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What does LFS mean?

The first three keys of Straightness Training are also called the LFS:

1. L = Lateral bending

2. F = Forward-down

3. S = Stepping under


Keys of straightness trainingThe first key of Straightness Training is the lateral bending. With lateral bending, I mean the equal lateral bending of the body. By stretching short muscles and contracting long muscles, we teach the horse to bend laterally to both sides.

Keys of straightness trainingThe second key is the forward down tendency of the head and neck. At a standstill, we can ask the head and neck into a forward-down position. In movement, the forward-down tendency will be the result of the lateral stretching of key 1. By stretching the outside of the body, the back muscle on that side lengthens and a long back muscle cannot keep the head of the horse up, causing the horse to lower its head into a forward-down position.

Keys of straightness trainingThe third key is stepping under of the inside hind leg. Correct lateral bending engages the inside hip, causing the inside hind leg to step towards the center of mass. The forward-down movement of the horse makes the hind leg swing even more forward.

Now, why are these three keys important?

A horse can not easily move with a stiff back and when he can’t bend to both sides it's difficult to turn. When he doesn’t support his body weight with the hind legs, it mainly has to be done by the fragile front legs, which in the long term is not a healthy thing.

So when a horse is able to bend to both sides, to relax the back muscles and to support his body with the inside hind leg, he’s in a much better position to carry us as a rider.

Keys of straightness training Keys of straightness training Keys of straightness training

Connection between the three keys

The three Straightness Training keys are closely connected:

  • The lateral bending relaxes the long back muscle, making the head of the horse stretch forward-down. On the other hand, a horse with a high head and neck cannot bend laterally because of the stiffness in his back. 
  • The lateral bending brings the inside hip of the horse forward, making the hind leg step under the center of mass. And the forward-down tendency of the horse activates the hind leg to swing further forward towards the point of mass so the hind leg makes a bigger step forward. Activating the stepping under of the inside hind leg will, on the other hand, improve the lateral bending.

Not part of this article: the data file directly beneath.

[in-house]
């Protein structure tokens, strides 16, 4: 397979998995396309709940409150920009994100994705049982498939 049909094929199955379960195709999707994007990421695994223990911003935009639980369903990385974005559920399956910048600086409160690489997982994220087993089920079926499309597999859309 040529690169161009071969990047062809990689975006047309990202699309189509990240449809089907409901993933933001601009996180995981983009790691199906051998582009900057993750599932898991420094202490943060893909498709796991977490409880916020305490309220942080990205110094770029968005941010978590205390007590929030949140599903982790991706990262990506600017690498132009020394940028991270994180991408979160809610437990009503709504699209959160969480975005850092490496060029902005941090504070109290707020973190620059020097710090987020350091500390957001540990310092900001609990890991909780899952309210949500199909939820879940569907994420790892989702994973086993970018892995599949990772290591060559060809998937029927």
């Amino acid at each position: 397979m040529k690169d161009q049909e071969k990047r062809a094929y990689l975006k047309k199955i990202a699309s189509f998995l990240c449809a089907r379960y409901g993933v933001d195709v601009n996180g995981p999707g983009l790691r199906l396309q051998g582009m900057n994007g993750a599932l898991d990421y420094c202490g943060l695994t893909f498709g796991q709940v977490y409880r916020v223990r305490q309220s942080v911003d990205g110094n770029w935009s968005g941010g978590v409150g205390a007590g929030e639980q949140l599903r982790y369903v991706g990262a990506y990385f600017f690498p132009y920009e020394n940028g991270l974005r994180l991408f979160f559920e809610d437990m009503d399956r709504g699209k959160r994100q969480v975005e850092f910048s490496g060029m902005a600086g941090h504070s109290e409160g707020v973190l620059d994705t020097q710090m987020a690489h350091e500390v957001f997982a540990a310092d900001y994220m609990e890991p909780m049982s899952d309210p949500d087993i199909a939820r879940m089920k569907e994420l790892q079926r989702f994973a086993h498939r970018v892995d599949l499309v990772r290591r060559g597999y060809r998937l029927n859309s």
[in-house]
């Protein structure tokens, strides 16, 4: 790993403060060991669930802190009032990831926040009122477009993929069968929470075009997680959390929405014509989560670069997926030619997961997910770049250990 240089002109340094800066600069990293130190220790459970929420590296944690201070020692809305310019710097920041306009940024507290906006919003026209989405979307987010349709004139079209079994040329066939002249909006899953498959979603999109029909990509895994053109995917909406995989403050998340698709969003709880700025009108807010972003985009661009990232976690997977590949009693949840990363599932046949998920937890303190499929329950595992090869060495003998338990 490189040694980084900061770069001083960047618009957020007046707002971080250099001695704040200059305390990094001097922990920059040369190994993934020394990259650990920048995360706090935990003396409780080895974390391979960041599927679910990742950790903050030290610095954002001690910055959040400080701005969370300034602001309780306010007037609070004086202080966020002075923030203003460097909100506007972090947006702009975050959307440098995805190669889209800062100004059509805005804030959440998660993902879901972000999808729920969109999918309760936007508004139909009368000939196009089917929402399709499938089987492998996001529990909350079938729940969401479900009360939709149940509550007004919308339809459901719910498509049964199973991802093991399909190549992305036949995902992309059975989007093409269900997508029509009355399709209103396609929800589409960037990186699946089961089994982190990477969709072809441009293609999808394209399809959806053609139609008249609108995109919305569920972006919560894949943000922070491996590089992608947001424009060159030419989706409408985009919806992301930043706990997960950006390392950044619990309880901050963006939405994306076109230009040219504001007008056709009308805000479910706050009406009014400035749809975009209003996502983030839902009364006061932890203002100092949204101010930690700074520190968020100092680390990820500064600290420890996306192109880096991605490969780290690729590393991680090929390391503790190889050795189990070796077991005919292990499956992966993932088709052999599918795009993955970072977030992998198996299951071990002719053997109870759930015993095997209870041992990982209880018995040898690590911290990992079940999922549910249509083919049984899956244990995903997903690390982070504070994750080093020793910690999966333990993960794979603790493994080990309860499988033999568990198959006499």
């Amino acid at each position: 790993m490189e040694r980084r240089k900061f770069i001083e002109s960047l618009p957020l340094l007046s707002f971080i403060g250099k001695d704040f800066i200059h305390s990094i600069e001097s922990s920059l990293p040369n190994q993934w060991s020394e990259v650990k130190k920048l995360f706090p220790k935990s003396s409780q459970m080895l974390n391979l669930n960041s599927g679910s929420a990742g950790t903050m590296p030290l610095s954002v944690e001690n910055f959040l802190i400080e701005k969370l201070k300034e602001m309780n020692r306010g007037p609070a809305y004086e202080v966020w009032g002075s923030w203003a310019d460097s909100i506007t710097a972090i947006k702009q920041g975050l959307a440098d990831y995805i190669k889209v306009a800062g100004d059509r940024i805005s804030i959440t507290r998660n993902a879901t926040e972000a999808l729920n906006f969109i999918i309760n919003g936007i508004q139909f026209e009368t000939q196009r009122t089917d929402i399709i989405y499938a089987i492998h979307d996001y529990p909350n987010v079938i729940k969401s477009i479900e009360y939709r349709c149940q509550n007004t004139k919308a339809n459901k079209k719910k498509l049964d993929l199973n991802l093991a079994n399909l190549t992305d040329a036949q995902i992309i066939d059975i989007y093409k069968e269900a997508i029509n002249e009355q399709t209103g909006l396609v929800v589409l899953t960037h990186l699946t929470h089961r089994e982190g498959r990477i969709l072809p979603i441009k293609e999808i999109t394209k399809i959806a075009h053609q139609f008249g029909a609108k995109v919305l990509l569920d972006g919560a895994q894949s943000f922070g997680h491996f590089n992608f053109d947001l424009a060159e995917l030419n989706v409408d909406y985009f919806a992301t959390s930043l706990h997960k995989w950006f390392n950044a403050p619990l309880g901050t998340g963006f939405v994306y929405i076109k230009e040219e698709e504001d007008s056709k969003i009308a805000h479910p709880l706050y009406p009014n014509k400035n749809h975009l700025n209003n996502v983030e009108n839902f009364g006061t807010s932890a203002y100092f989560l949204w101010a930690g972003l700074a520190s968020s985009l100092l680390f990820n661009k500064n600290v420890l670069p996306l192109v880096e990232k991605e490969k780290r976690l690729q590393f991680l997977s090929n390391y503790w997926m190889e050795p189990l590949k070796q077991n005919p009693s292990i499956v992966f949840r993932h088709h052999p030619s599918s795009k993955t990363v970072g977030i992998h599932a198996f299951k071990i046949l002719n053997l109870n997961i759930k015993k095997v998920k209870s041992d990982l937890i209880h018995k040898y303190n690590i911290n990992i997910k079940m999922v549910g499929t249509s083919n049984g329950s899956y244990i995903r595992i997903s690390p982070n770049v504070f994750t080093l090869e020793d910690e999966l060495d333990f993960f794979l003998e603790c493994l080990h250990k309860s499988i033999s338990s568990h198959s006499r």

So the first three keys are closely connected. One cannot exist without the others and the three keys must be trained in harmony.

That’s why I use the term ‘LFS’ to focus on these three keys as a unit during Straightness Training.

Now there are three more additional keys. If you want to find out more:

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This is what you’ll discover:

  • How to avoid the training pitfalls that I’ve fallen into, and almost every rider falls into, and which make training your horse ten times harder!
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This mini-course really is worth watching - not only useful insights and tips, but also seeing the learning stages that both a less experienced and more experienced horse had to go through to achieve the desired results.

All 4 video clips are accompanied by easy to understand theory and explanations, which makes it easy to follow and the processes even more clear!

Plus, the downloadable manuals are very informative, useful and helpful!

So don't miss out on it and join the course, it's 100% free:

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2 thoughts on “What does LFS mean?


Comment author said

By susan beavis on 8 October 2015 at 10:56

Thankyou for keeping us informed on the details we all need to learn to become better for our horses throughout their lives.

 

Comment author said

By Tweet Gainsboroough-Waring on 10 October 2015 at 07:56

Could you explain if there is a difference between " stelling " and lateral bending

 

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